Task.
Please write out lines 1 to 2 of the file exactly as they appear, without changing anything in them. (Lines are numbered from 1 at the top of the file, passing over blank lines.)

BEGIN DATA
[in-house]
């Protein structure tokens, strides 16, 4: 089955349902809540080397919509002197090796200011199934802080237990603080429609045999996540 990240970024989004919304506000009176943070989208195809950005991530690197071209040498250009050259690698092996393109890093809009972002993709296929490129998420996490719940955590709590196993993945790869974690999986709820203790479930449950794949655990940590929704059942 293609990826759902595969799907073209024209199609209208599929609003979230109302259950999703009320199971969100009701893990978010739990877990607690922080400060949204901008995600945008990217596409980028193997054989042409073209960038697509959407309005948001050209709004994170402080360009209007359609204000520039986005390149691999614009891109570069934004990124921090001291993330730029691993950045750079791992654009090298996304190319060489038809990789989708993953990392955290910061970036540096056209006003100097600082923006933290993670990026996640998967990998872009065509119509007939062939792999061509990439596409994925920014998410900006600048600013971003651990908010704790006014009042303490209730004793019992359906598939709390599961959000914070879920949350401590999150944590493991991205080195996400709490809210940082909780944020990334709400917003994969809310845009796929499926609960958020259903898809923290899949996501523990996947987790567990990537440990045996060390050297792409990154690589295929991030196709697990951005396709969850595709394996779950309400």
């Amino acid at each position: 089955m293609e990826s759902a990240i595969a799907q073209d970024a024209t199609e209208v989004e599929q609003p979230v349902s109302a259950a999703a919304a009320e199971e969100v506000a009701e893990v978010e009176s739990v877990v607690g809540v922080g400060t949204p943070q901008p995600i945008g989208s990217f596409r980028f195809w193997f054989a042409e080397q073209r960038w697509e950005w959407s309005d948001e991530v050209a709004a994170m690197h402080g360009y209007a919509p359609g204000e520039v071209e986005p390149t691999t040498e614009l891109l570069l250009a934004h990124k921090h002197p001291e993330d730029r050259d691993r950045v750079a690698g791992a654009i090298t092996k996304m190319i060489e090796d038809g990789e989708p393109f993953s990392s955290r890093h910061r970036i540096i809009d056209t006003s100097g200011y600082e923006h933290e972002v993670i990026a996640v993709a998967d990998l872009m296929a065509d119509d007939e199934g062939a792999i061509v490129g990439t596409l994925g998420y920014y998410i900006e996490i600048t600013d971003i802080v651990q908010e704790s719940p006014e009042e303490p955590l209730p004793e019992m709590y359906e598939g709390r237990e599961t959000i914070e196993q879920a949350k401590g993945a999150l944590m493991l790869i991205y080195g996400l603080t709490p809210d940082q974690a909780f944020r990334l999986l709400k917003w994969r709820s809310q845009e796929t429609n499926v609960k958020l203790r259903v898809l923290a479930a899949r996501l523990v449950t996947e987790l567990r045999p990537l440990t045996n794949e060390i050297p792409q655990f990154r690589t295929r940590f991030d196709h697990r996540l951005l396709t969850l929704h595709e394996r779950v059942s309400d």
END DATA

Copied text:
[in-house]
């Protein structure tokens, strides 16, 4: 089955349902809540080397919509002197090796200011199934802080237990603080429609045999996540 990240970024989004919304506000009176943070989208195809950005991530690197071209040498250009050259690698092996393109890093809009972002993709296929490129998420996490719940955590709590196993993945790869974690999986709820203790479930449950794949655990940590929704059942 293609990826759902595969799907073209024209199609209208599929609003979230109302259950999703009320199971969100009701893990978010739990877990607690922080400060949204901008995600945008990217596409980028193997054989042409073209960038697509959407309005948001050209709004994170402080360009209007359609204000520039986005390149691999614009891109570069934004990124921090001291993330730029691993950045750079791992654009090298996304190319060489038809990789989708993953990392955290910061970036540096056209006003100097600082923006933290993670990026996640998967990998872009065509119509007939062939792999061509990439596409994925920014998410900006600048600013971003651990908010704790006014009042303490209730004793019992359906598939709390599961959000914070879920949350401590999150944590493991991205080195996400709490809210940082909780944020990334709400917003994969809310845009796929499926609960958020259903898809923290899949996501523990996947987790567990990537440990045996060390050297792409990154690589295929991030196709697990951005396709969850595709394996779950309400």